Prolonged impacts of past agriculture and ungulate overabundance on soil fungal communities in restored forests

Shinichi Tatsumi, Shunsuke Matsuoka, Saori Fujii, Kobayashi Makoto, Takashi Osono, Forest Isbell, Akira S. Mori

Research output: Contribution to journalArticlepeer-review

Abstract

Soil fungi can help improve ecosystem restoration, yet our understanding of how they reassemble in degraded land is limited. Here, using DNA metabarcoding, we studied the fungal community structure in reforested sites following agricultural abandonment and ungulate overabundance. Two treatments, namely “reforestation using different numbers of tree species” and “deer exclusion,” have been applied for multiple decades in the study sites. We found that local fungal richness (alpha diversity) and total fungal richness (gamma diversity) were 1.9–2.9 and 1.3–1.9 times greater, respectively, in reforested stands than in natural forests. These results were regardless of the number of tree species planted in the reforested stands. Conversely, reforested stands had a spatially homogenized community structure with relatively lower degrees of compositional dissimilarity among sites within each stand (beta diversity). These findings were attributable to lower environmental heterogeneity, stronger dispersal limitation, and a comparatively shorter time since the onset of community assembly in reforested stands. Deer exclosures had no detectable effect on fungal community structure. Overall, the agricultural legacy in fungal community structure appears to have persisted for decades, even under proactive restoration of aboveground vegetation. Direct human intervention belowground may therefore be necessary for the recovery of soil biota once altered.

Original languageEnglish (US)
Pages (from-to)930-939
Number of pages10
JournalEnvironmental DNA
Volume3
Issue number5
DOIs
StatePublished - Sep 2021

Bibliographical note

Funding Information:
We thank two anonymous reviewers for invaluable comments, the Shiretoko Nature Foundation for providing logistical support for our field work, and the members of the Shiretoko Biodiversity Evaluation Project for assistance in the field and laboratory work. We are also grateful to Marc W. Cadotte for thoughtful feedbacks, Jia Pu for her support in statistical analysis, Keiichi Okada for his advice on fungal guilds, and Bill Liu for English language editing. ST was supported by the Grant-in-Aids for JSPS Fellows PD (No. 15J10614) and the Young Scientists B (No. 16K18715) from the Japan Society for the Promotion of Science (JSPS). SM was supported by the Grant-in-Aids for Young Scientists B (No. 17K15199) from the JSPS. ASM was supported by the Mitsui & Co., Ltd. Environment Fund and the Pro Natura Foundation Japan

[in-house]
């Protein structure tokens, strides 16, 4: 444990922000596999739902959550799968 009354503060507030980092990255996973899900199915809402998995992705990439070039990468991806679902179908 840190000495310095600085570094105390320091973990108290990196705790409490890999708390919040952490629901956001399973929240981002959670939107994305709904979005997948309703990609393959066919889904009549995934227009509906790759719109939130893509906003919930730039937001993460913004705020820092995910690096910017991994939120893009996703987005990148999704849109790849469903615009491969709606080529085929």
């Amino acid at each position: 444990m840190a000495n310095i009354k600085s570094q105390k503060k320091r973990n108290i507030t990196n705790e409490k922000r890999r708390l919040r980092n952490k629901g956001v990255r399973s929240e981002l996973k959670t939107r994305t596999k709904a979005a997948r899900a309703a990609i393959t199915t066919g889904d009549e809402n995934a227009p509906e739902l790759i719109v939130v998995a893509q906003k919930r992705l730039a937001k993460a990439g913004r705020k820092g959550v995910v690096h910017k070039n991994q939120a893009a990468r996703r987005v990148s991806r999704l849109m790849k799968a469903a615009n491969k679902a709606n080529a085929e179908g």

Funding Information:
We thank two anonymous reviewers for invaluable comments, the Shiretoko Nature Foundation for providing logistical support for our field work, and the members of the Shiretoko Biodiversity Evaluation Project for assistance in the field and laboratory work. We are also grateful to Marc W. Cadotte for thoughtful feedbacks, Jia Pu for her support in statistical analysis, Keiichi Okada for his advice on fungal guilds, and Bill Liu for English language editing. ST was supported by the Grant‐in‐Aids for JSPS Fellows PD (No. 15J10614) and the Young Scientists B (No. 16K18715) from the Japan Society for the Promotion of Science (JSPS). SM was supported by the Grant‐in‐Aids for Young Scientists B (No. 17K15199) from the JSPS. ASM was supported by the Mitsui & Co., Ltd. Environment Fund and the Pro Natura Foundation Japan

Publisher Copyright:
© 2021 The Authors. Environmental DNA published by John Wiley & Sons Ltd.

Keywords

  • biotic homogenization
  • community assembly
  • DNA metabarcoding
  • ecosystem restoration
  • forest biodiversity
  • soil microbes

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